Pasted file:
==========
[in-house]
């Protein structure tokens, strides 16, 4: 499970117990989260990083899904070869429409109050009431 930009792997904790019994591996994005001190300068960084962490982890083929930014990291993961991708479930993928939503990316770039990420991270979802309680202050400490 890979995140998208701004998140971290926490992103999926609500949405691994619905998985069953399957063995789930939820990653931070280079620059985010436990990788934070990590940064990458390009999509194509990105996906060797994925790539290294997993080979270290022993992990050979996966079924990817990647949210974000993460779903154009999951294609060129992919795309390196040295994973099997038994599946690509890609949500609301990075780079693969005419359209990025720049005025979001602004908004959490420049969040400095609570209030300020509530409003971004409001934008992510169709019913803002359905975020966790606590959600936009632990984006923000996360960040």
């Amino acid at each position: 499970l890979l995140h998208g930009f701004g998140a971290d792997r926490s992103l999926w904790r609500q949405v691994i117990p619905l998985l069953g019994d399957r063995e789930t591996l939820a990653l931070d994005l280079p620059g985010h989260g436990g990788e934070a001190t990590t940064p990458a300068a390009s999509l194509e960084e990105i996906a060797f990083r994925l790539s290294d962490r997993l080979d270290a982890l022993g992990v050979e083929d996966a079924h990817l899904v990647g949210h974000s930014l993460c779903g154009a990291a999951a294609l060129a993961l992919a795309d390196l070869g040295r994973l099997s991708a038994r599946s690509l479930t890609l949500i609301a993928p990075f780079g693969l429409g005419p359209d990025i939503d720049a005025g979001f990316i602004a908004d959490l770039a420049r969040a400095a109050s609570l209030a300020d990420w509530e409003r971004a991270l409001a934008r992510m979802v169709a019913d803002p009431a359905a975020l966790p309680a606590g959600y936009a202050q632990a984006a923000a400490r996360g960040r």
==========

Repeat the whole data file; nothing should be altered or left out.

[in-house]
């Protein structure tokens, strides 16, 4: 499970117990989260990083899904070869429409109050009431 930009792997904790019994591996994005001190300068960084962490982890083929930014990291993961991708479930993928939503990316770039990420991270979802309680202050400490 890979995140998208701004998140971290926490992103999926609500949405691994619905998985069953399957063995789930939820990653931070280079620059985010436990990788934070990590940064990458390009999509194509990105996906060797994925790539290294997993080979270290022993992990050979996966079924990817990647949210974000993460779903154009999951294609060129992919795309390196040295994973099997038994599946690509890609949500609301990075780079693969005419359209990025720049005025979001602004908004959490420049969040400095609570209030300020509530409003971004409001934008992510169709019913803002359905975020966790606590959600936009632990984006923000996360960040």
């Amino acid at each position: 499970l890979l995140h998208g930009f701004g998140a971290d792997r926490s992103l999926w904790r609500q949405v691994i117990p619905l998985l069953g019994d399957r063995e789930t591996l939820a990653l931070d994005l280079p620059g985010h989260g436990g990788e934070a001190t990590t940064p990458a300068a390009s999509l194509e960084e990105i996906a060797f990083r994925l790539s290294d962490r997993l080979d270290a982890l022993g992990v050979e083929d996966a079924h990817l899904v990647g949210h974000s930014l993460c779903g154009a990291a999951a294609l060129a993961l992919a795309d390196l070869g040295r994973l099997s991708a038994r599946s690509l479930t890609l949500i609301a993928p990075f780079g693969l429409g005419p359209d990025i939503d720049a005025g979001f990316i602004a908004d959490l770039a420049r969040a400095a109050s609570l209030a300020d990420w509530e409003r971004a991270l409001a934008r992510m979802v169709a019913d803002p009431a359905a975020l966790p309680a606590g959600y936009a202050q632990a984006a923000a400490r996360g960040r």